I also discovered PAD printing and many other methods require somewhat expensive equipment and preparation, which would immediately drive the overhead price up making it too cost prohibitive to bring this to market. My journey continued on to many visits to printers far and wide. It was through the extensive travels, enduring so many “noes,” “can’t do its,” and “not possible” statements that I was finally referred to a company that might have the solution I was seeking. Fortunately for me, the company’s representative would be visiting my hometown the following week. A meeting was scheduled at my manufacturer’s plant where we stood at the conference table pondering what could be done and whether it was possible.
I can’t say what compelled the printer rep to say, “Just send it to my headquarters, and I will test it when I get back into town,” but that is exactly what he said. I shipped it in advance of his return and was notified a short time later that it was a go, but…
The testing was done on a material that did not meet the standards of what they would call passing the “Scratch test” to allow for durable, long-term ink adhesion or the thermal effect I was looking for as well. I do not believe in doing something halfway in life, so why start now? It would have been easy for me to justify it was good enough after so much traveling, time, money, doors closed to just say we’re there, finally, after all this time but…it was not going to happen. I pushed on to find a better material that would meet the standards I wanted the public to experience. I did not wish to bring what could potentially be a global product to market and have it be perceived as just another unnecessary plastic-looking, foam-feeling object thing that would get put away in the back of a cupboard. I pressed on working with my manufacturer to source a material that would allow for not only having the long-lasting ink adhesion but strength and durability to withstand thousands of uses given the pliable nature of its inherent flexible composition.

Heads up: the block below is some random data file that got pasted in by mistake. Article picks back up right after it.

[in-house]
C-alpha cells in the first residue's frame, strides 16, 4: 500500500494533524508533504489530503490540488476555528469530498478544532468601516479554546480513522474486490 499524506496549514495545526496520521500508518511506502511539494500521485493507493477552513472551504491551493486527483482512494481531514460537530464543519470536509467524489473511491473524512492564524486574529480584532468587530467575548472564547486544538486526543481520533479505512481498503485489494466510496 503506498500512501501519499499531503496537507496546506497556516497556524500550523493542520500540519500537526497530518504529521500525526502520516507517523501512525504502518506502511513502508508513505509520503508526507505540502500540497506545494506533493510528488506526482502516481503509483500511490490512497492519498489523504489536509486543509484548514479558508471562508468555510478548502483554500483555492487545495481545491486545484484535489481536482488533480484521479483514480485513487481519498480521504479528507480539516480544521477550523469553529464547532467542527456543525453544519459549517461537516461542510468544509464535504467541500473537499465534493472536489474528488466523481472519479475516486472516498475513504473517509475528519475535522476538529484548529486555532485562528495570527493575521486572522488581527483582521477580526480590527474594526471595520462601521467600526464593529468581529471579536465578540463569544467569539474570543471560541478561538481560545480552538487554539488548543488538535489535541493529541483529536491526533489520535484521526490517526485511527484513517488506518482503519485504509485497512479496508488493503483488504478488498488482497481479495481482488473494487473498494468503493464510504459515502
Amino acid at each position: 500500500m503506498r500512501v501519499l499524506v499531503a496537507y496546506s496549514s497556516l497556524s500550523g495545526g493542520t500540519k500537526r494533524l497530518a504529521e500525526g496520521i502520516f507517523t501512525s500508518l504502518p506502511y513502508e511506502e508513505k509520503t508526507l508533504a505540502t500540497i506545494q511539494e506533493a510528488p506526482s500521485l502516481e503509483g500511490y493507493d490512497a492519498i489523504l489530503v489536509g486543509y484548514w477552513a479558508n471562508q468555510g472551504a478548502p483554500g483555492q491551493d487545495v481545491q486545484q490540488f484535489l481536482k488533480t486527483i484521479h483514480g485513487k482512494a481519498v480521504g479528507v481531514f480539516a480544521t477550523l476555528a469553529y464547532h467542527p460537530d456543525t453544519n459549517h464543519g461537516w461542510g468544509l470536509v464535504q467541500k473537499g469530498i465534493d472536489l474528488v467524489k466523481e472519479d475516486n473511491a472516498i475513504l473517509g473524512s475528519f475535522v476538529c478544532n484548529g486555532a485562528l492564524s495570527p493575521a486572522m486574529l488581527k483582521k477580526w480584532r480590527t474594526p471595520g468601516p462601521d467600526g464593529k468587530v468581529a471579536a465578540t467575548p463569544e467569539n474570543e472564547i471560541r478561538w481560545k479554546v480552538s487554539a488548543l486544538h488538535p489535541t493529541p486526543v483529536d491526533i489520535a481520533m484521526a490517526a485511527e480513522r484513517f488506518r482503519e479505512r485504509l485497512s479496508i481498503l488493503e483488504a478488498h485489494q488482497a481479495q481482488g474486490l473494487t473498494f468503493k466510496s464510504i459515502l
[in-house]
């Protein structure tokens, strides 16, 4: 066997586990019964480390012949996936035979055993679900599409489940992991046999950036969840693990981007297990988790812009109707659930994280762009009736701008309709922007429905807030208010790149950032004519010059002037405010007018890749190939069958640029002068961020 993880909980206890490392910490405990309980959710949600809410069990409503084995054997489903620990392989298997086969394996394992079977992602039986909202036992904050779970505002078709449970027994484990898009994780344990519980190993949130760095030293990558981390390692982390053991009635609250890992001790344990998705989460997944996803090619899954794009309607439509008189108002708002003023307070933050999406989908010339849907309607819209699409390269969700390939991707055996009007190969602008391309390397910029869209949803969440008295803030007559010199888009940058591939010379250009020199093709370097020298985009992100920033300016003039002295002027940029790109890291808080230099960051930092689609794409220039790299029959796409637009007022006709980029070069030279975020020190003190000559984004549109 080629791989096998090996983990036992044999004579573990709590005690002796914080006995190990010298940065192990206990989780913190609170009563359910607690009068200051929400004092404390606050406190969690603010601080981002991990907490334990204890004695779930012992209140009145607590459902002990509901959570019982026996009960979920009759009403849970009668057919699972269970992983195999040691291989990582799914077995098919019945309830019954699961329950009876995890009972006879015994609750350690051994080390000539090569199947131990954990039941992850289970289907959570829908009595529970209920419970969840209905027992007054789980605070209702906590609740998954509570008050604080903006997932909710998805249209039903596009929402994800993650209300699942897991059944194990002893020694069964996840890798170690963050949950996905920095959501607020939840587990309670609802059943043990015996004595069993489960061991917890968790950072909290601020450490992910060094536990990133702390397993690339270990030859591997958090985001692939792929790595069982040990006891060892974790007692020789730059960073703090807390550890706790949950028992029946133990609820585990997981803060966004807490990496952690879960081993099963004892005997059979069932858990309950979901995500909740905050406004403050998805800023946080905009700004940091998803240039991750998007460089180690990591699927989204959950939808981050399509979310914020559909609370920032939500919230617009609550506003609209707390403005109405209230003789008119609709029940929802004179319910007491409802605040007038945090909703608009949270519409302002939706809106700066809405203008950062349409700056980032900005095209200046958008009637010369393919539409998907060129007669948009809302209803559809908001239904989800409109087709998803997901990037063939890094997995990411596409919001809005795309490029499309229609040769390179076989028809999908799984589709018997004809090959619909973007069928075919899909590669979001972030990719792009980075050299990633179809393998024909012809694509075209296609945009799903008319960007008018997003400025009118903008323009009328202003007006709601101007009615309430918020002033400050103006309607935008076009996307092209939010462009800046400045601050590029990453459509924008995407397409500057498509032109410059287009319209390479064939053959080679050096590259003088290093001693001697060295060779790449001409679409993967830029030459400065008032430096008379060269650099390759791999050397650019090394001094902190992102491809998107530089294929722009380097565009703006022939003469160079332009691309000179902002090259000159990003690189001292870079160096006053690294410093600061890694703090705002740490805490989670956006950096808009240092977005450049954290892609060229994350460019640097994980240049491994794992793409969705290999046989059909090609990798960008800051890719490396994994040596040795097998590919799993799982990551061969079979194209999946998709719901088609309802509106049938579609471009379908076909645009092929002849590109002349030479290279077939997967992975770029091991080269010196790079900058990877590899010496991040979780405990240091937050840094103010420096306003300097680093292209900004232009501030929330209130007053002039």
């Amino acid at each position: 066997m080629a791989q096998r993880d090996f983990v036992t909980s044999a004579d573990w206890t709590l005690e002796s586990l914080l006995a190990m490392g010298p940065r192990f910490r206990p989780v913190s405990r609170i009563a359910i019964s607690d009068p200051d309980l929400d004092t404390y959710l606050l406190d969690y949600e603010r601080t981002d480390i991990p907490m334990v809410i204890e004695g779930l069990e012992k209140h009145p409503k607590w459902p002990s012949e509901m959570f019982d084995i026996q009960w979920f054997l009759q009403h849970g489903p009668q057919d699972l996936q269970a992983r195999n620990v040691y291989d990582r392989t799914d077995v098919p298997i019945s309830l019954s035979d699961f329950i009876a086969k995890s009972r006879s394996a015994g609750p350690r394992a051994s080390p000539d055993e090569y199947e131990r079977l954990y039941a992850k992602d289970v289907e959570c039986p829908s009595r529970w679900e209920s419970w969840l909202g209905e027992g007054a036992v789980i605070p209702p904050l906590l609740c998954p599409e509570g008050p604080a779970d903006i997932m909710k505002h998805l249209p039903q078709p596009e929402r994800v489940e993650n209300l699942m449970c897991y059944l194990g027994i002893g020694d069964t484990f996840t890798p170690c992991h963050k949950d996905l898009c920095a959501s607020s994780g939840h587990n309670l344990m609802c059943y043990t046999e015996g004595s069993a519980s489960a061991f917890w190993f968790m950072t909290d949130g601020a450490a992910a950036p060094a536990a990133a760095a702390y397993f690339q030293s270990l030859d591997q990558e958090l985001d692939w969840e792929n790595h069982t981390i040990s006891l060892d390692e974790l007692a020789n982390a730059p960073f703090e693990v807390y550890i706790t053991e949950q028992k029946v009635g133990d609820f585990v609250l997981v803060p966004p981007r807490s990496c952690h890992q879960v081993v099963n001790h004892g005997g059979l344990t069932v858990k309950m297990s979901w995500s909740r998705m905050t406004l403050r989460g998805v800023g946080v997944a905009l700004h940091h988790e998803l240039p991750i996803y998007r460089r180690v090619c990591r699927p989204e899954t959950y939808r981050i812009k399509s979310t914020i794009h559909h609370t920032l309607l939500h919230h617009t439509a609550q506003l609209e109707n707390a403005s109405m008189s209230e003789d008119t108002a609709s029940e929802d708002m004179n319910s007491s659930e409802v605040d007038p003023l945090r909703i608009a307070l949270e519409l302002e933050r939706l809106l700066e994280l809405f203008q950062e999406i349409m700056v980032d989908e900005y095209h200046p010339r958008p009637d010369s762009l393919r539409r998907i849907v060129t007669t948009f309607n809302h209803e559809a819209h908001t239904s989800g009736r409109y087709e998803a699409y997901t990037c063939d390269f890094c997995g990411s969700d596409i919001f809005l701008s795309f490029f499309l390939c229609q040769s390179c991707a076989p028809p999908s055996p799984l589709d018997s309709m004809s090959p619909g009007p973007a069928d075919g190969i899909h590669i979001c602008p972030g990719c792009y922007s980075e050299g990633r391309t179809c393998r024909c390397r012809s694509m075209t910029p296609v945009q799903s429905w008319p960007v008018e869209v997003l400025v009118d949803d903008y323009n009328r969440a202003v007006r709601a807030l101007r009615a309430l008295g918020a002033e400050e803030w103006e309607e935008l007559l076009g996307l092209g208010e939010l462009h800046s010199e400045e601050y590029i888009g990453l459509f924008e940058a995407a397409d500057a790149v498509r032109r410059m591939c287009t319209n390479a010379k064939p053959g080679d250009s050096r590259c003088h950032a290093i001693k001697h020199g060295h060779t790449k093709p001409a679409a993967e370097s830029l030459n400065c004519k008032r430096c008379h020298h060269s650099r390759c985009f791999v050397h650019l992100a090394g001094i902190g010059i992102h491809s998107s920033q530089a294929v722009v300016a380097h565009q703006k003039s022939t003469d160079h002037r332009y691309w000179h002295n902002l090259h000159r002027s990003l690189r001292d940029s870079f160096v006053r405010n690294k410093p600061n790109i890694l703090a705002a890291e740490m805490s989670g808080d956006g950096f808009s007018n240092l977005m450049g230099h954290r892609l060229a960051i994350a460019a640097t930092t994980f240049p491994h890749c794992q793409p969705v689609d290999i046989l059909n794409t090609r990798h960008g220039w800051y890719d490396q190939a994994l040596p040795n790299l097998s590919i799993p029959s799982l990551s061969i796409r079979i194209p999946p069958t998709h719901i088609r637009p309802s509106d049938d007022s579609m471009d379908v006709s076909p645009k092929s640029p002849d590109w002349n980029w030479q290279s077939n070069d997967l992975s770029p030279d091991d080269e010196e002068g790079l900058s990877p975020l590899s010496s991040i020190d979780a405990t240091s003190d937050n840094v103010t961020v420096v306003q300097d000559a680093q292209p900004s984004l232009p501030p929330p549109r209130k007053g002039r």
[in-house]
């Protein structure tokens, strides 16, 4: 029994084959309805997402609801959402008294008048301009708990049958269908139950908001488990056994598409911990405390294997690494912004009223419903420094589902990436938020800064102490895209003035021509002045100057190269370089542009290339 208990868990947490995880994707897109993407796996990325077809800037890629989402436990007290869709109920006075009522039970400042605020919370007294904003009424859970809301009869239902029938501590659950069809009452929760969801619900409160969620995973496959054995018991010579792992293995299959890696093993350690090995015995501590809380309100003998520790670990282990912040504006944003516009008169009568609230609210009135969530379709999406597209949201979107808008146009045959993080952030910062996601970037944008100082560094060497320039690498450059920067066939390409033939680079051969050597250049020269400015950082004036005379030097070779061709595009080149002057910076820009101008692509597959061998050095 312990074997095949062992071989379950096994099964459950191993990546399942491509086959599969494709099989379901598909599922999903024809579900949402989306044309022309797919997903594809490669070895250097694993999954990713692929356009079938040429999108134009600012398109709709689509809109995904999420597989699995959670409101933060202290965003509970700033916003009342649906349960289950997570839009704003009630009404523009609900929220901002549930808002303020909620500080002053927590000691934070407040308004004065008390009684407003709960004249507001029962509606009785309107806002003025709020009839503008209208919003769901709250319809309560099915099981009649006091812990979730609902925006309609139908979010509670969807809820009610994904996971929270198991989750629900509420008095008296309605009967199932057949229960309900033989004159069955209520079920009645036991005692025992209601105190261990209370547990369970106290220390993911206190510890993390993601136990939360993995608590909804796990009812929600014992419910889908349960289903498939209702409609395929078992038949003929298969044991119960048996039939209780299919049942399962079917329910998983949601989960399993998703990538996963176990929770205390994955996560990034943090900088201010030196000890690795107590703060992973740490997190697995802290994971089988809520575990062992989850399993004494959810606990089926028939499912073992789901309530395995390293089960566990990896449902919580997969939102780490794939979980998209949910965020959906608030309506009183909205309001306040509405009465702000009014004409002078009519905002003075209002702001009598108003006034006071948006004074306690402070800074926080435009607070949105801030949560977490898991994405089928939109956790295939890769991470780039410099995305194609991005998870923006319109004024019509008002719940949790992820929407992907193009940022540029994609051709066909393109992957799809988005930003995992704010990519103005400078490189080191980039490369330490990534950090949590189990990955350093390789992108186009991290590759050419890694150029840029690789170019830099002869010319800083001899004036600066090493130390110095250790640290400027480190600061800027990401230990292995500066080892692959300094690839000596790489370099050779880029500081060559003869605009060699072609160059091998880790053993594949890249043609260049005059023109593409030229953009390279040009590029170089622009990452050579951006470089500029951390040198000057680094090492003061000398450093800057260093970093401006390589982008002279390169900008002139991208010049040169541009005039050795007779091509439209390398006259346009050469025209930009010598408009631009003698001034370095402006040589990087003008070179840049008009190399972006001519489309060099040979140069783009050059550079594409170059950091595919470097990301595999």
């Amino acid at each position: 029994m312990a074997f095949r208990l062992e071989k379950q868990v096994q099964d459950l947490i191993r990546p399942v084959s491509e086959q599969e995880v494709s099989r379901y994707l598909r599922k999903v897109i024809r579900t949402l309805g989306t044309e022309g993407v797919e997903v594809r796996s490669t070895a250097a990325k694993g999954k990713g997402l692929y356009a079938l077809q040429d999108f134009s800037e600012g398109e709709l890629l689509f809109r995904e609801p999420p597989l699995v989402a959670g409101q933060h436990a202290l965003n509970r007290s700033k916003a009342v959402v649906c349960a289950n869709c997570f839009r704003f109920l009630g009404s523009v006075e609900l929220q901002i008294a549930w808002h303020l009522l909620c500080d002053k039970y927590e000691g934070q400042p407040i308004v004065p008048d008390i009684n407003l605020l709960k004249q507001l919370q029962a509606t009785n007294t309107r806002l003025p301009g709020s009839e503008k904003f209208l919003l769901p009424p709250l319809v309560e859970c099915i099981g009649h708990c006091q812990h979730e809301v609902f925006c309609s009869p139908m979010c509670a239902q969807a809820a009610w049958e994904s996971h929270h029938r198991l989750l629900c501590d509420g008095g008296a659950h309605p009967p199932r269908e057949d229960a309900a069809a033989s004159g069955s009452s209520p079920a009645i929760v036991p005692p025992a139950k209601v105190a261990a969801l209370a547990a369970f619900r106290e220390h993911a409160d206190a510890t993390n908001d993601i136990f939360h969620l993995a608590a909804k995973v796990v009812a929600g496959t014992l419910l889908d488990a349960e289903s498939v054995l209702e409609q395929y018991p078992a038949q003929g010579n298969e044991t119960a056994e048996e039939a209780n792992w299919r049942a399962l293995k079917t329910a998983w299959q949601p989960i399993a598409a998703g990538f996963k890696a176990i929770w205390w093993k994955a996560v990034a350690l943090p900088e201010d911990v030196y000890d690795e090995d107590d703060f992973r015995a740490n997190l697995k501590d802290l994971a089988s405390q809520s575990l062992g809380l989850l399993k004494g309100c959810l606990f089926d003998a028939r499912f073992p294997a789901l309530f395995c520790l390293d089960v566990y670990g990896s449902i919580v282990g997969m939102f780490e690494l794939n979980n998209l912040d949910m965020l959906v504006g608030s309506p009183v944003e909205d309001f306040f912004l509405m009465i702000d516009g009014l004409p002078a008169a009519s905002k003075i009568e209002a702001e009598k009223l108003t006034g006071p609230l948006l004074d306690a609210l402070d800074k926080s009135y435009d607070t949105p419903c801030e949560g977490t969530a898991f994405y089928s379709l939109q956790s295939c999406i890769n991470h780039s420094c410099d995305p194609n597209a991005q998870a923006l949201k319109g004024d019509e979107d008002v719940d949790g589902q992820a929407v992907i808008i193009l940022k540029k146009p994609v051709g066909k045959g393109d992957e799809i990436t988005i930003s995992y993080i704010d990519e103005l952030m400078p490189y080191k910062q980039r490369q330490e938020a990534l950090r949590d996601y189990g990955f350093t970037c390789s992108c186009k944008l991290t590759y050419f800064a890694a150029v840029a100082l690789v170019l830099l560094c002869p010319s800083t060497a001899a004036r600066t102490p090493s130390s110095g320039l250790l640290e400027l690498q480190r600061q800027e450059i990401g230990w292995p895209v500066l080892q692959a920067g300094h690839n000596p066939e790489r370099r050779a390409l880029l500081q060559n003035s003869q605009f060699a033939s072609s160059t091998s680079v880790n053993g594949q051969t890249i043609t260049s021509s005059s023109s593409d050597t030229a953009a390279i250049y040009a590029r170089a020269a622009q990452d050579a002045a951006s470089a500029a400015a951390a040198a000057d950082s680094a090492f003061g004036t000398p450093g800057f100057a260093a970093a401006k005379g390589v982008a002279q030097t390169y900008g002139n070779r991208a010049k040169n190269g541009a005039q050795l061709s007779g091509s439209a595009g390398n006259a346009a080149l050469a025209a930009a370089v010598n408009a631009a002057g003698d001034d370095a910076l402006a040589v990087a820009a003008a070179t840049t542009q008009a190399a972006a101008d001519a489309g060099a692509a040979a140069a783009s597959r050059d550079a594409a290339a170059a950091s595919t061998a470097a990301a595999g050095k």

Another challenge was faced but why stop now right, there had to be an aligning of planets and stars wherein the material would have all that was wanted AND at a price that it could be manufactured in a way that would allow for it to go into so many markets, reach so many audiences and, if successful, impact the environment in a more positive way. So, I committed to taking more time towards sourcing, researching, and testing until the right material was found.
Nothing less than a miracle really, so many people along the way, so many roads and directions taken (many down a closed path), so much time spent waiting to be able to move it forward again, so much traction lost as a result, and yet, I reflect back and think, the time was not right, the people and companies that I had to be working with were not in my life, we simply were not in alignment nor shared or saw the same vision and dream. But… we are here now and here to stay, to bring our product to the world as first envisioned.
I humbly offer Planet Green Sleeves to you and the world.